Food, Now Everywhere

Traditionally, chefs trained in New York and then stayed, with the goal of running big kitchens or opening their own places…. No more…. ‘I just can’t believe how well you can eat anywhere,’ said Mitchell Davis, the executive vice president of the James Beard Foundation. ‘It’s really amazing.‘” — The New York Times, July 28, 2014.

Have you ever seen forks — and spoons — next to plates, and even menus, with choices, all of them edible, all of them prepared in a kitchen, all of them made with actual ingredients? Well, that’s how it is at FOOD, the brand-new restaurant opened just last week by a New York chef, here, in the middle of nowhere, where we usually just gnaw on our limbs and nod and smile. No longer, at least not if you have a few beads to spend and a couple of hours before the bugs get you. And, I’m telling you, FOOD is truly a revelation.

The doors open — and they do open, each and every time you pull them — and there are chairs. Enough for everyone! And they’re clean! Imported directly from New York.  You can leave your own chairs at home, because you won’t need them. Not at FOOD, because apparently in New York, restaurants have their own seating. And it’s pretty amazing that they let you sit there for the entire meal, even if it takes a whole hour. They don’t even charge extra. Yet.  So we have chairs too — not only with seats, but backs and legs.

Before you’ve even had a chance to milk your cow, there’s already butter. In a dish! With a knife! Accompanied by an entire basket of what appears to be freshly-baked bread. Don’t try to eat the basket — that’s a tip from me, learned through experience — but the rolls are definitely worth placing into your mouth, biting, chewing, and swallowing. It sounds like a lot of work, but that’s how they do it in New York — and it’s how you’ll be doing it all night, if you know how to best enjoy FOOD.

The rolls and butter are only the beginning. That’s right — there is more to come. A man — or even sometimes a woman, although where they found these women is a mystery — will come to your table bearing a leather folio filled with magical words. Most of them are words you will have never seen before — branzino, bottarga, vegetables, just to name three — but they will all turn out to be entirely ingestible, without any of the usual reactions when we crawl around on the ground and put things in our mouths. That’s right — it is almost guaranteed that no one in your dining party will be poisoned by FOOD. I know, I know–it all sounds too good to be true. But apparently in New York, no one eats mysterious things they find on the road, or drinks the liquid that drips from cars.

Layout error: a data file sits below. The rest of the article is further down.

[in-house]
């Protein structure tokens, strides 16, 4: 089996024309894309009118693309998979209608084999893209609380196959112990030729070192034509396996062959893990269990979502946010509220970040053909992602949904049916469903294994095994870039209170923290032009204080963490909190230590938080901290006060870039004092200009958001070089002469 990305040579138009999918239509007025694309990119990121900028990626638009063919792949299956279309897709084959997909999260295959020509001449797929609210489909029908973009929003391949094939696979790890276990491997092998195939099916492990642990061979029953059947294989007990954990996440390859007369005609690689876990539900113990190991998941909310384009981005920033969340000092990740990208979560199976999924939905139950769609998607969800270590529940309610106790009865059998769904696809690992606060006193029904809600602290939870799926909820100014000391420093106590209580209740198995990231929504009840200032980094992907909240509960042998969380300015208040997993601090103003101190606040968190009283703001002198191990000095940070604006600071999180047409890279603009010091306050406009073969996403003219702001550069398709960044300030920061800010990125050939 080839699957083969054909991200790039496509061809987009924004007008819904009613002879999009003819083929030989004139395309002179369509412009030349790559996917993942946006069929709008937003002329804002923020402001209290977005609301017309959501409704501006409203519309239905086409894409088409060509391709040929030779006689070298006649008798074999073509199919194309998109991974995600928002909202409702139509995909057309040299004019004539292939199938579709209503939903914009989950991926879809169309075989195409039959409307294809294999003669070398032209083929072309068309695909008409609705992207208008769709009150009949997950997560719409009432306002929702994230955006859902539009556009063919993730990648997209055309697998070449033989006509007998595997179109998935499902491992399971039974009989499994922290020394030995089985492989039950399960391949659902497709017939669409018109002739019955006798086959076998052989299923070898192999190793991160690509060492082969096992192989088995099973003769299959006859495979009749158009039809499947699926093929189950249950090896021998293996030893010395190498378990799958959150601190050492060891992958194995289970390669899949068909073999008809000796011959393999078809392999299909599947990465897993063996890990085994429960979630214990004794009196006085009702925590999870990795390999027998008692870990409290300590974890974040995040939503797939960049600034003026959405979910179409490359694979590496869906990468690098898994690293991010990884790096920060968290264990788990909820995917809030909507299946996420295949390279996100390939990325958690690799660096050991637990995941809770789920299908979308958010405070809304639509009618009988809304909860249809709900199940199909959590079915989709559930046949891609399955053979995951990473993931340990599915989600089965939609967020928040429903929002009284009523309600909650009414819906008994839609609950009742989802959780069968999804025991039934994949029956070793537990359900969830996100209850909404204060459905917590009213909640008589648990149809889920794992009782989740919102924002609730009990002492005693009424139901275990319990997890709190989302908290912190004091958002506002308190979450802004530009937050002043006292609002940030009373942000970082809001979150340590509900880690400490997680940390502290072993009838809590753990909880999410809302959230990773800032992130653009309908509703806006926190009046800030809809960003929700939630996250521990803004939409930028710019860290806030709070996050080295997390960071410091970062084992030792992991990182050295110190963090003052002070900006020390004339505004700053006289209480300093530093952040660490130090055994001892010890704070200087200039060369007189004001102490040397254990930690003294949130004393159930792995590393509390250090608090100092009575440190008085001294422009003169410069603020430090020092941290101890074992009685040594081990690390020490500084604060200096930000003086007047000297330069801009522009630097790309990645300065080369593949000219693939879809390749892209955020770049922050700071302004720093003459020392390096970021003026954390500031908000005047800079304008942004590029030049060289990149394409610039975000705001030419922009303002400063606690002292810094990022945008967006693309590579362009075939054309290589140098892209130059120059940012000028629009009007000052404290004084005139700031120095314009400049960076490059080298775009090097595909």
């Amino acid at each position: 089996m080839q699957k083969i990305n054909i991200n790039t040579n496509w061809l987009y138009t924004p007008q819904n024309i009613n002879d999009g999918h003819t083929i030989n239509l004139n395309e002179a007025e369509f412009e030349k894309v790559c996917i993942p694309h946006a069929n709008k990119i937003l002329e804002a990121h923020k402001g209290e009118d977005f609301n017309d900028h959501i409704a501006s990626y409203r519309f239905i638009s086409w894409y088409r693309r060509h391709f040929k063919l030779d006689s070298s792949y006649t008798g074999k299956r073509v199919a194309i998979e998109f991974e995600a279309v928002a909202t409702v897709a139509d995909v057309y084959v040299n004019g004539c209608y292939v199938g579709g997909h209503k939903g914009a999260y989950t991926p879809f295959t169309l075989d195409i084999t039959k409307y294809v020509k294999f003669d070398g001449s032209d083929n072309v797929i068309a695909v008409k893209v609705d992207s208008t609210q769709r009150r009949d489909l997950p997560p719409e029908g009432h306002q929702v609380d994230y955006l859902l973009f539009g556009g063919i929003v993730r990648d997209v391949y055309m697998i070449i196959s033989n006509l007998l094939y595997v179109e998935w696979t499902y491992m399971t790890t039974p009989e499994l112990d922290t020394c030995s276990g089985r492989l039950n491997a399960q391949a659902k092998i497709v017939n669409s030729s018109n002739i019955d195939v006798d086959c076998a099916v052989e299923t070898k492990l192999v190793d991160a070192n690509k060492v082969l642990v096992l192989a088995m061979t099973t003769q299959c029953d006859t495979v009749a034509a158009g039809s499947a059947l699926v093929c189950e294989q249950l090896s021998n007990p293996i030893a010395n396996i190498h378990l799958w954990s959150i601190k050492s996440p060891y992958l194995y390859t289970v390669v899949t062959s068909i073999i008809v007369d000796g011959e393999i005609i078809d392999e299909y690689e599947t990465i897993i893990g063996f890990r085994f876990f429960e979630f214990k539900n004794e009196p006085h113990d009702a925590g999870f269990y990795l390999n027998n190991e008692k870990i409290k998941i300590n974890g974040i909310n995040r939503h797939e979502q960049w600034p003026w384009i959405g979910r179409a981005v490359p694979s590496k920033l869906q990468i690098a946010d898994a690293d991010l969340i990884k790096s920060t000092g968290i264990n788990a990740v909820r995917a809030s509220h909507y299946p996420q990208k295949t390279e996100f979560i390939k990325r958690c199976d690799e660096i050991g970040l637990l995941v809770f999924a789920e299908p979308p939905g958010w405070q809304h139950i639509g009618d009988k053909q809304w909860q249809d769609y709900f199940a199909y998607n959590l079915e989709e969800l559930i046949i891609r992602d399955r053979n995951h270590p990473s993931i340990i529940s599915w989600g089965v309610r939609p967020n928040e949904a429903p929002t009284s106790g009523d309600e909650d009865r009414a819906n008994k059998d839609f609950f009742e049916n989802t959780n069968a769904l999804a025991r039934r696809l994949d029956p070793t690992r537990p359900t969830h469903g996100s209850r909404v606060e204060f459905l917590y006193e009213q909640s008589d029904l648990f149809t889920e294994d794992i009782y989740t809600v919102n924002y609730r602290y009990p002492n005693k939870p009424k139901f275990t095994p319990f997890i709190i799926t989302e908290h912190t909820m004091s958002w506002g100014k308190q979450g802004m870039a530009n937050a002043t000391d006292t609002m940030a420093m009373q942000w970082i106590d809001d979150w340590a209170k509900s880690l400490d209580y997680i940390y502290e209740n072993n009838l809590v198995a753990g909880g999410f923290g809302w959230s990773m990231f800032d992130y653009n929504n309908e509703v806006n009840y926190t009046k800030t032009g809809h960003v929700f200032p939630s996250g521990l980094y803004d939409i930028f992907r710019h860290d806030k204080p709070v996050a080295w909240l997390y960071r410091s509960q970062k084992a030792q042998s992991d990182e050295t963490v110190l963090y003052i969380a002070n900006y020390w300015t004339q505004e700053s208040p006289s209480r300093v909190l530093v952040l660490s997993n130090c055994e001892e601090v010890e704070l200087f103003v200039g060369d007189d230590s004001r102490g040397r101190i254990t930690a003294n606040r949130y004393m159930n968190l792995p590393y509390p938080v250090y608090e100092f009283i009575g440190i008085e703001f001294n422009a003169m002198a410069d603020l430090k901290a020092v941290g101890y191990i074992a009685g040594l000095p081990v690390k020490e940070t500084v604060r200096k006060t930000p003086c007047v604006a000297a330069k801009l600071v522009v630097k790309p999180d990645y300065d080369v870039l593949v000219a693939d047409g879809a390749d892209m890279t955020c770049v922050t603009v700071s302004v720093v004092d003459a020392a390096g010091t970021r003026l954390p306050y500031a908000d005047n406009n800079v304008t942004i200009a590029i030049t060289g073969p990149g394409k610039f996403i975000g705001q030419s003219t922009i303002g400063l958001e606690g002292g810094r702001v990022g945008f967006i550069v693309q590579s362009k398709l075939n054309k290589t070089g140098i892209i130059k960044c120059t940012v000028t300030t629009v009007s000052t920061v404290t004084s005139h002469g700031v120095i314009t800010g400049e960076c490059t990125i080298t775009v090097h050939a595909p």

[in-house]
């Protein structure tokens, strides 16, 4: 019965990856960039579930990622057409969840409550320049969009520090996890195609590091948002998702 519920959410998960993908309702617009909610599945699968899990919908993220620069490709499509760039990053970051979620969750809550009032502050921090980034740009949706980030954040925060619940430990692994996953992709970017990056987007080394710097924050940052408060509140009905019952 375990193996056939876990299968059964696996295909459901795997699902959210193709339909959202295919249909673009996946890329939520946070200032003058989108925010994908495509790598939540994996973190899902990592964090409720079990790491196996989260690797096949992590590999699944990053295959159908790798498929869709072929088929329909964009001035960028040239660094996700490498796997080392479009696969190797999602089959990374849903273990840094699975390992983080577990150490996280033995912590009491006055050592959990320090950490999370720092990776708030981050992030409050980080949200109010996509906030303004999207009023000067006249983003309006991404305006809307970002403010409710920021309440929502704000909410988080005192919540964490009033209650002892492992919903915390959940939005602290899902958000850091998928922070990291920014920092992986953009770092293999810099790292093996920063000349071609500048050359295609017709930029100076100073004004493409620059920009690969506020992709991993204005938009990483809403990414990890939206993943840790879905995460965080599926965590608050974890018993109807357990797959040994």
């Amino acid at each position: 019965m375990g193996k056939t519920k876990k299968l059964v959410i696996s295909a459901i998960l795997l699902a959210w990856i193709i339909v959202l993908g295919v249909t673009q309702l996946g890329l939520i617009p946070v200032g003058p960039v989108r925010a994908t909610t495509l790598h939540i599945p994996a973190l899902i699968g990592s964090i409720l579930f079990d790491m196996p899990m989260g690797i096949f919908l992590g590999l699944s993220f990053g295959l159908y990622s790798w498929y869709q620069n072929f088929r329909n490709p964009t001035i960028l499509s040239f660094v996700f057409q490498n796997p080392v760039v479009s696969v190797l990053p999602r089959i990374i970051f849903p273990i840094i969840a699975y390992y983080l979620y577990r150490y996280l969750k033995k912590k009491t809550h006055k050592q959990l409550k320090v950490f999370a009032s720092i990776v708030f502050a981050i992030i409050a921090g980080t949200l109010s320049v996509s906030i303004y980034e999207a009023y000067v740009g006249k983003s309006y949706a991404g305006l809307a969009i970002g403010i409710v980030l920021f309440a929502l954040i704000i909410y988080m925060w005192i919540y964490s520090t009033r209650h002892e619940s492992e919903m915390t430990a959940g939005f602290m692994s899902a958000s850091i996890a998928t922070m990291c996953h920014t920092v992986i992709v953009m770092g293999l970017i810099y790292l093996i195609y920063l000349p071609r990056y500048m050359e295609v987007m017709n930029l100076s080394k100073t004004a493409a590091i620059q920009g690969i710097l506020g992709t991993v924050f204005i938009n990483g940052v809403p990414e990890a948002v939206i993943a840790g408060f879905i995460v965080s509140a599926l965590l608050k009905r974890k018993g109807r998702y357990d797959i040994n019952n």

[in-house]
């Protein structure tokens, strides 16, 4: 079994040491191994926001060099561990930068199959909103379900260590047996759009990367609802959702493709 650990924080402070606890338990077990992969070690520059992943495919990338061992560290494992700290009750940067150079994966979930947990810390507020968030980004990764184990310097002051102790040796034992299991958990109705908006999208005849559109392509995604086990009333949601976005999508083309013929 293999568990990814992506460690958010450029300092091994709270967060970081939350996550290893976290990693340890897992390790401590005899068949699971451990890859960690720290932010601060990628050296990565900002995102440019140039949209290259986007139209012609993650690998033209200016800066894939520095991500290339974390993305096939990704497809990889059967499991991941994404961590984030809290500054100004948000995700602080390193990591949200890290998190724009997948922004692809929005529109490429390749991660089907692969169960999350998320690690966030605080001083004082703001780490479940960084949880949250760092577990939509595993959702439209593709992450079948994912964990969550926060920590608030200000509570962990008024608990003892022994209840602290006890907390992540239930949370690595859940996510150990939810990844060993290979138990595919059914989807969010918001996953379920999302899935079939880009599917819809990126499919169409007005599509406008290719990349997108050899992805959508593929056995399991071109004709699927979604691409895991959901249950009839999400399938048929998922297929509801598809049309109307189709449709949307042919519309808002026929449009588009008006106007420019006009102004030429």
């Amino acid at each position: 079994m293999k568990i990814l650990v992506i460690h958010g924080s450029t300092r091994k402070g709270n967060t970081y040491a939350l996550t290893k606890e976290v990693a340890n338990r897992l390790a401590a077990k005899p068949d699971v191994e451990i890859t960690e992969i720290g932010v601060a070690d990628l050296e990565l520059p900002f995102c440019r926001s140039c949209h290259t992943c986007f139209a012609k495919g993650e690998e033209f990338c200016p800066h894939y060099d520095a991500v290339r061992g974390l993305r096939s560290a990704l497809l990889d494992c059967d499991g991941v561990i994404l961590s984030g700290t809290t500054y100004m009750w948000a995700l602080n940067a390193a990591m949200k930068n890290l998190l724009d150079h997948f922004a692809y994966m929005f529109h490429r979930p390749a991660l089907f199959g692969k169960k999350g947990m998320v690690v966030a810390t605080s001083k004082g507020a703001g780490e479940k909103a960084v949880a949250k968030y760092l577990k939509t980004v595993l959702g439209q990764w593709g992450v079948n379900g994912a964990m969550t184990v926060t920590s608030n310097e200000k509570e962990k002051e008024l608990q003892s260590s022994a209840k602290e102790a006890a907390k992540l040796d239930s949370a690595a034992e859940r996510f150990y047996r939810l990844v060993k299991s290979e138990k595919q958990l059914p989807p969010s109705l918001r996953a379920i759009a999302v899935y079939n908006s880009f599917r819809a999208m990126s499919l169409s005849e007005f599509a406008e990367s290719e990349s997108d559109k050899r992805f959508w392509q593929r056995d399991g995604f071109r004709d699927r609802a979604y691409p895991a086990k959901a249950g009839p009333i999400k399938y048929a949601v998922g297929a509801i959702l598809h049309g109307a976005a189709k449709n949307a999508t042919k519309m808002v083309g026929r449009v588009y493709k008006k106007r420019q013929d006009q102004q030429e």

You tell the man — or woman, because in New York, people are allowed to speak to the women — which culinary delight you desire, and it will appear in front of you, in less time than it would normally take you to hunt in the woods for a muskrat or a ferret, let alone remove their fur. Animals will have had their faces removed, and plants will have been turned into, well, I don’t even know what I was eating. But there were no mouthfuls of bark, I tell you. No mouthfuls of bark. I don’t know how they do it.

One plate will follow the last, and each plate will be a different size. How many people must be in the back carving plates? No matter how much I begged, they would not let me see the plate-carving room. “There is no such place,” they insisted, trying to maintain the illusion that plates can just appear, in boxes, sent by a higher power. I don’t think they will be able to keep this trick up for long, so I recommend you check out these plates before they’re all gone. The craftsmanship is quite consistent and it took a lot of effort to break them with my teeth. (This behavior is apparently frowned upon in New York, as one of the men with the foot coverings asked me kindly to stop.)

It doesn’t ever seem to end, as if FOOD has a way to store things for the future, perhaps packing them in snow to preserve them. I was offered a small menu labeled “Dessert,” and of course I initially thought the typesetter had inserted an extra “s” and they were allowing me a post-meal wandering through the desert in order to more fully appreciate the blessing of a stomach full of such adventure and delight. But the typesetter had done no wrong, and instead of sand, they were enticing me with sweet ambrosia. At home, of course, we end each meal with a sacrifice of the most-recently born. But here they refused my generous offering and instead gave me a piece of molten chocolate cake.

It was not actually molten, for that would have been a disaster to the entire community, especially given how well we survived what legends tell us was the last volcanic eruption back in the days of the stone-people. But it was, in a word, edible. And that’s what you get at FOOD. Edible things, cooked and served, by people from New York.

For more from Jeremy Blachman, visit jeremyblachman.com or follow him on Twitter @jeremyblachman.